Although often associated with a darker, perhaps more dramatic spirit, Sylvia Plath also had a wry sense of humor that was on display in her collages. She would create visual art out of anything she could find, including the American magazines her mother mailed to her in England.

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newspaper clipping about Sylvia Plath's disappearance

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She went missing while a student at Smith

In 1950, Plath began attending Smith College and at first, seemed to flourish. She edited The Smith Review, and during the summer after her third year of college was awarded a coveted position as guest editor at Mademoiselle magazine, spending a month in New York City. 

The experience wasn’t what she had hoped, and it began a downward spiral. Plath made her first suicide attempt in 1953 by crawling under her house and taking her mother’s sleeping pills.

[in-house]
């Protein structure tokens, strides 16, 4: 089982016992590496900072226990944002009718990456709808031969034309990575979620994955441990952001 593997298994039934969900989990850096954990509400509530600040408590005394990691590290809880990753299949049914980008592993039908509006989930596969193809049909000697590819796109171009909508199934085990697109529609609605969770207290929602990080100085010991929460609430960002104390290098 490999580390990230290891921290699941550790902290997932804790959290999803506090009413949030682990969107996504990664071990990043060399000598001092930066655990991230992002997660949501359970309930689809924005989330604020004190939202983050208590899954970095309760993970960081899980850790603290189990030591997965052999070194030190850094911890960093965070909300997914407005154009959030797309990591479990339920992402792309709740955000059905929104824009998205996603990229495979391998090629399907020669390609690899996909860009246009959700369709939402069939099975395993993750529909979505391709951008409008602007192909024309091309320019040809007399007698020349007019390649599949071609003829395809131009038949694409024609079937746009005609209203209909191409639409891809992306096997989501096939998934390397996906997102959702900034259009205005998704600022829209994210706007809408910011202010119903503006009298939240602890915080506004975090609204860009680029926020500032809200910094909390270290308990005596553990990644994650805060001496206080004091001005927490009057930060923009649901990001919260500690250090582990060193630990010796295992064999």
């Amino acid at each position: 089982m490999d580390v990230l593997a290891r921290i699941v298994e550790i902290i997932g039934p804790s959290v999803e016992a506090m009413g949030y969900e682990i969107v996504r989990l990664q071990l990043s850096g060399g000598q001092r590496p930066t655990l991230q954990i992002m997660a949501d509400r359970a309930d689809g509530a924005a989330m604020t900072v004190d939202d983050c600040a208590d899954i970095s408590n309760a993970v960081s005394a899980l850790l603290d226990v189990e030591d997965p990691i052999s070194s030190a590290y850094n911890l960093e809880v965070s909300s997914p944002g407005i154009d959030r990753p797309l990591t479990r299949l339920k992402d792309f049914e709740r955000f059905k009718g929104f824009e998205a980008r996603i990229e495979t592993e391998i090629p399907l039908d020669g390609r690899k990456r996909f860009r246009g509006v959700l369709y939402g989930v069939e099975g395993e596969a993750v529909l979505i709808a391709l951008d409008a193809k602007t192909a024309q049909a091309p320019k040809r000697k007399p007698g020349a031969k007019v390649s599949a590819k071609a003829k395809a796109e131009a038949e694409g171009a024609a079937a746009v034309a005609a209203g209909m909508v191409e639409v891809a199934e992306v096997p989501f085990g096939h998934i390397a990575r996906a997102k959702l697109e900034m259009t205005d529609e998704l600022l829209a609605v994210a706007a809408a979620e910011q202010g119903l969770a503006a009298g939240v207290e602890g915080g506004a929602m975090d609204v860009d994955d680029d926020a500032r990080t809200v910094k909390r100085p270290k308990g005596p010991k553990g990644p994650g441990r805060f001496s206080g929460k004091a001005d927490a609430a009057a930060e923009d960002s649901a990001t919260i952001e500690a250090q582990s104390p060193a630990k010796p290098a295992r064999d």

She survived this first suicide attempt after lying unfound in a crawl space for three days, later writing that she “blissfully succumbed to the whirling blackness that I honestly believed was eternal oblivion.” The incident was reported in local papers, reporting her disappearance and recovery.


She was a guest editor for Mademoiselle

In August of 1952, Sylvia Plath won a fiction writing contest held by Mademoiselle, the New York City-based women’s magazine, earning her the position as guest editor in June 1953. Her experiences during this time in NYC later became an episode in her novel The Bell Jar (1963).